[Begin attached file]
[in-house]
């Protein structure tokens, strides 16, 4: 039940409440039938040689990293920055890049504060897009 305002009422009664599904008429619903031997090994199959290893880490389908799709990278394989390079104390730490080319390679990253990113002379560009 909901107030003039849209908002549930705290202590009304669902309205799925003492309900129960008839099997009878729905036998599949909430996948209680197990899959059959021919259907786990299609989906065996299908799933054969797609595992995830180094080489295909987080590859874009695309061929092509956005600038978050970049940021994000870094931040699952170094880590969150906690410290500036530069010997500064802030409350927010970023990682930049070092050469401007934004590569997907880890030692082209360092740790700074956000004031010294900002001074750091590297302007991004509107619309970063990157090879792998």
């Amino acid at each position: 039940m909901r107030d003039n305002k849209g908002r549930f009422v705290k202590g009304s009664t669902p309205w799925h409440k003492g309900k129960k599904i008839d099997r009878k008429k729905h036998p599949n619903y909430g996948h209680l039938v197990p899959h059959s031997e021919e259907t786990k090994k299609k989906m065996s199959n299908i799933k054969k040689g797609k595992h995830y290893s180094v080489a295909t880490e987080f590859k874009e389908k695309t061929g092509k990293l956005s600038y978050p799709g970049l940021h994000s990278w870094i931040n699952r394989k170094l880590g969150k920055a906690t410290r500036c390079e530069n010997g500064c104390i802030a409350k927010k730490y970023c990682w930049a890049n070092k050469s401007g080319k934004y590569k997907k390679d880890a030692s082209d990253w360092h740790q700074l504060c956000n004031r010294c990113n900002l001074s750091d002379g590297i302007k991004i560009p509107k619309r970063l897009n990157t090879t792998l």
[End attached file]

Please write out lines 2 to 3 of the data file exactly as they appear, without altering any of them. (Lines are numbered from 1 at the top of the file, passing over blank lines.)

């Protein structure tokens, strides 16, 4: 039940409440039938040689990293920055890049504060897009 305002009422009664599904008429619903031997090994199959290893880490389908799709990278394989390079104390730490080319390679990253990113002379560009 909901107030003039849209908002549930705290202590009304669902309205799925003492309900129960008839099997009878729905036998599949909430996948209680197990899959059959021919259907786990299609989906065996299908799933054969797609595992995830180094080489295909987080590859874009695309061929092509956005600038978050970049940021994000870094931040699952170094880590969150906690410290500036530069010997500064802030409350927010970023990682930049070092050469401007934004590569997907880890030692082209360092740790700074956000004031010294900002001074750091590297302007991004509107619309970063990157090879792998």
């Amino acid at each position: 039940m909901r107030d003039n305002k849209g908002r549930f009422v705290k202590g009304s009664t669902p309205w799925h409440k003492g309900k129960k599904i008839d099997r009878k008429k729905h036998p599949n619903y909430g996948h209680l039938v197990p899959h059959s031997e021919e259907t786990k090994k299609k989906m065996s199959n299908i799933k054969k040689g797609k595992h995830y290893s180094v080489a295909t880490e987080f590859k874009e389908k695309t061929g092509k990293l956005s600038y978050p799709g970049l940021h994000s990278w870094i931040n699952r394989k170094l880590g969150k920055a906690t410290r500036c390079e530069n010997g500064c104390i802030a409350k927010k730490y970023c990682w930049a890049n070092k050469s401007g080319k934004y590569k997907k390679d880890a030692s082209d990253w360092h740790q700074l504060c956000n004031r010294c990113n900002l001074s750091d002379g590297i302007k991004i560009p509107k619309r970063l897009n990157t090879t792998l």